I know you’ve all stared at multiple Google image searches of Lady Gaga. And you’ve probably wondered, “How do famous people even exist?” Next to your everyday life of be-sweatpanted mediocrity, the fierceness of Gaga’s inability to wear pants seems mythical.
It seems like artists are one-upping each others’ Personas into increasing states of ridiculousness these days. Gaga, whose fourth album, ARTPOP, should come out any time now, seems to have set the bar for outrageous theatrics that accompany a pop star’s image. That may be why hottie potatties like Katy Perry have relied on blue Smurf wigs to get anyone to listen to their music. But the striking nature of these Personas have been around for awhile. The word “persona” derives from Latin, which refers to a theatrical mask. This etymology is intrinsically linked to acting, or taking on different roles. In previous generations, Madonna was a Material Girl, David Bowie was Ziggy Stardust and Oscar Wilde was and remains the Wittiest Dandy Ever. But in all of these past cases, the celebs were at some point stripped of their Personas — so they don’t equate with artists’ actual identities.
Personas don’t necessarily detract from the art itself. Sometimes, they can even add substance. Musicians like Karen O from Yeah Yeah Yeahs — who are playing at Outside Lands this year — can take a performance-art approach to their live shows with kooky costumes, microphone swallowing and boundless stage presence. Why not add to the artistic experience? It’s only when the Persona compensates for a lack of artistry that it becomes a problem. (Ahem, Katy Perry.)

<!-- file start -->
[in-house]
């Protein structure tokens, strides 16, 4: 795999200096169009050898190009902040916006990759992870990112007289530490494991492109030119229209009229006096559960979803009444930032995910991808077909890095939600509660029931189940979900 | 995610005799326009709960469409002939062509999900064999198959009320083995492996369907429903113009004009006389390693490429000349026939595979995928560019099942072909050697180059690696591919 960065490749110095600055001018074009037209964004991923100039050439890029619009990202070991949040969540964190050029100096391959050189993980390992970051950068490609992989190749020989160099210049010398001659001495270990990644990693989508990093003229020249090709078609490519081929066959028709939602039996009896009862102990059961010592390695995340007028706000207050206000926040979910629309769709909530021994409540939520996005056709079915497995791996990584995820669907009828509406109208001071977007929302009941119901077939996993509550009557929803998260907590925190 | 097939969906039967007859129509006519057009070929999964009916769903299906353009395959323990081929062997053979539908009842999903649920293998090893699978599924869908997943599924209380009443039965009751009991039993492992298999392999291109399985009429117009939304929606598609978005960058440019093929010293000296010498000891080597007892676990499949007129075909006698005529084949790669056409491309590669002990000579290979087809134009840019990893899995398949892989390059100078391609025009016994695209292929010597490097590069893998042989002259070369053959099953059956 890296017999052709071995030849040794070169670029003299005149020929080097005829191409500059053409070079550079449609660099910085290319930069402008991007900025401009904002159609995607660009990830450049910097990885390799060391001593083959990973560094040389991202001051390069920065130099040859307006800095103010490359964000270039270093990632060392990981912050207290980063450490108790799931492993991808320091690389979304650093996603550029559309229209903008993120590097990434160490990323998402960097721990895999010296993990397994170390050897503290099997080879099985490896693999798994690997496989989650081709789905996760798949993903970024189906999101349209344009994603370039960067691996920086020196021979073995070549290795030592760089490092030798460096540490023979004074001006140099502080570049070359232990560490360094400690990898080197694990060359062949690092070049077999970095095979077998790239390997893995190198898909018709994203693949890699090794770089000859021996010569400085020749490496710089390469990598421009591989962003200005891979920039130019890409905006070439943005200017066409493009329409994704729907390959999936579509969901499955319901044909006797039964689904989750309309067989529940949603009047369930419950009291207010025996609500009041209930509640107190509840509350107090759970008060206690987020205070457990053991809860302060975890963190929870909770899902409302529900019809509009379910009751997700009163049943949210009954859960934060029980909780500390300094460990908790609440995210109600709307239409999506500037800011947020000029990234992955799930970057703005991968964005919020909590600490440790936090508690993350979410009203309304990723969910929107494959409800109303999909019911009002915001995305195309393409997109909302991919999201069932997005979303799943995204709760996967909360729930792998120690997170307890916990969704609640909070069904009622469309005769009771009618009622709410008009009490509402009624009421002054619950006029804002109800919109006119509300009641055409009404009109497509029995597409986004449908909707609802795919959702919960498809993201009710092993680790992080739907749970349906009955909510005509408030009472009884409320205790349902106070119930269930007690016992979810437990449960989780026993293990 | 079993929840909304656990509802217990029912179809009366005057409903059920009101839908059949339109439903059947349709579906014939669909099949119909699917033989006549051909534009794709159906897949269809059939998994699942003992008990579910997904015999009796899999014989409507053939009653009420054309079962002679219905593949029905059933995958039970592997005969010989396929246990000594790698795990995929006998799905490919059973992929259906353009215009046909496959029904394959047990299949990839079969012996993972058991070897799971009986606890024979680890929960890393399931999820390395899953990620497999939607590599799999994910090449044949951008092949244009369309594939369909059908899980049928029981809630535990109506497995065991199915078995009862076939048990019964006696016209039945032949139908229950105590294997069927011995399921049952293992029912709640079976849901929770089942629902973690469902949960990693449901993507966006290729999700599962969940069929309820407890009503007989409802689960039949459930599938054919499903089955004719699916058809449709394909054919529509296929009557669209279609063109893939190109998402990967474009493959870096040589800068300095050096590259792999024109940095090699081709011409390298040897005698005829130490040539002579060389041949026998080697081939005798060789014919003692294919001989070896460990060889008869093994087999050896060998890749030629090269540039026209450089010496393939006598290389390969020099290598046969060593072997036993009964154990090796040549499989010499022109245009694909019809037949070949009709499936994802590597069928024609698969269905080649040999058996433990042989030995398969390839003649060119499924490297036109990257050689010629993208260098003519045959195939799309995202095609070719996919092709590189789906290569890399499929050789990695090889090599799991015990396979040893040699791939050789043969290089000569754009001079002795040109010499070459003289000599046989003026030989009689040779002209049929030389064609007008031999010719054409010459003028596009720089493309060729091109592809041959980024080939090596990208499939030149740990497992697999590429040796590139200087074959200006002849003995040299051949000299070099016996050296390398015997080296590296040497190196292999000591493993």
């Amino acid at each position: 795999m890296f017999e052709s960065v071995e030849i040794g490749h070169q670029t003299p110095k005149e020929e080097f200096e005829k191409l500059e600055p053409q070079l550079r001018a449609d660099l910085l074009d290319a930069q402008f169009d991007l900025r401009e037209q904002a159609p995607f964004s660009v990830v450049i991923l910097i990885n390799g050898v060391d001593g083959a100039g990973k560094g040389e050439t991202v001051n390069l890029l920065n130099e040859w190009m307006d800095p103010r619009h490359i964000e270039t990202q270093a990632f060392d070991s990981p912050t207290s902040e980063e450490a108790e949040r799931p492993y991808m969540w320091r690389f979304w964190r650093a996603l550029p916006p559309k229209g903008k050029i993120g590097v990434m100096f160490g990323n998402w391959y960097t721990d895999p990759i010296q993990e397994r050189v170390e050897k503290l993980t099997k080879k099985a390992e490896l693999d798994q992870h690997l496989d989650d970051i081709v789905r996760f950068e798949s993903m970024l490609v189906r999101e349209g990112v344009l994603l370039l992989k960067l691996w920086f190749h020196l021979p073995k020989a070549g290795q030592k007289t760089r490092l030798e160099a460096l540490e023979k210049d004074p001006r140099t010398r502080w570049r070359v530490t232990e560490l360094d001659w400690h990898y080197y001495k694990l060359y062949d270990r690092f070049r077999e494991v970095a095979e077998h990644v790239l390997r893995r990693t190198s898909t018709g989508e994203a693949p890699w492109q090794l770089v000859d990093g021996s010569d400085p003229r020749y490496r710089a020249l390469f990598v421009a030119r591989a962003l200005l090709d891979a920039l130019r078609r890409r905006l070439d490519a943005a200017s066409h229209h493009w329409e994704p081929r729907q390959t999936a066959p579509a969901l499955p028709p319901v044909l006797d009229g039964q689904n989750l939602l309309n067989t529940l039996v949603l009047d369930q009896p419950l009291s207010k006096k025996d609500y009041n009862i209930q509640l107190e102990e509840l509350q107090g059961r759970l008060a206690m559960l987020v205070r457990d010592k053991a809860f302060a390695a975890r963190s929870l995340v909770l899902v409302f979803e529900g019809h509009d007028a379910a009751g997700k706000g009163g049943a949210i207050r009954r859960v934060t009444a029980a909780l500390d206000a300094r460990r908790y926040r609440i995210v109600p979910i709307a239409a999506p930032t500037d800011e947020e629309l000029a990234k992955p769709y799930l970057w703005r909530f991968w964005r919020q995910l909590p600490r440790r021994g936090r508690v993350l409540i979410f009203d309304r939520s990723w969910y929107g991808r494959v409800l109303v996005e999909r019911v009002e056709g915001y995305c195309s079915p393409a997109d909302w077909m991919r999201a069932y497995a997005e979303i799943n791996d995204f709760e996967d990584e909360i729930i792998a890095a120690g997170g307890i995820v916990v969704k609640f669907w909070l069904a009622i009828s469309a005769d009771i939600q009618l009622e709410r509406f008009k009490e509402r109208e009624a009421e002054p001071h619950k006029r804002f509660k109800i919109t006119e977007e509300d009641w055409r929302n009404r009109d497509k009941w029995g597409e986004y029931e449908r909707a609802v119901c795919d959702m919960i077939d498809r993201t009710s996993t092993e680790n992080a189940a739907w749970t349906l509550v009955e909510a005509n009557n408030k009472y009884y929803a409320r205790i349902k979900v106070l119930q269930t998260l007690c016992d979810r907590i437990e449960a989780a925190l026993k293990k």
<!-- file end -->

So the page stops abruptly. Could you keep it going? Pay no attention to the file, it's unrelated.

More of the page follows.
Most of us change our self-presentation for almost every single person we meet — each of whom has his and her own unique perceptions of others. Even if you work at Chipotle and are forced to tell every customer to “Have a good day,” you will do something subtly different each time that will affect each person differently. You might accidentally monotone so hard that your customer at the moment might think you’re being sarcastic about wishing them a good day. So, we are all different people to each other. None of these perceptions reveal complete personalities, because people can only present facets of themselves. Persona is distinct in that it’s an extreme manipulation of presentation. Whereas most self-presentation occurs without too much planning, the Persona is an exaggeration of, in this case, selected characteristics of the artist.
I know Little Monsters are sad because they’ve been idolizing the Persona of Lady Gaga this whole time. But as Gaga touts in her music video prelude to “Marry the Night,” it’s not necessarily dishonest to turn yourself into artifice. She’s all like, “Truthfully, the lie of it all is much more honest because I invented it.” By crafting her image, she chooses to show the qualities that she thinks best represents her — which gives some insight into her real identity. Particularly, that she’s a “free bitch, baby.”
Our constant exposure to celebs gives us a familiarity with them that can be on par with someone you know, even if they don’t know you exist. But it’s important to understand that you don’t know them or the entirety of their identities. Instead, appreciate Gaga like Pete Townshend, who told The Sun, “What Lady Gaga has done is created an iconic figure … She’s a story, and it’s fascinating to watch.” Rather than assume that Personas equate with artists’ identities, we should just embrace the spectacle.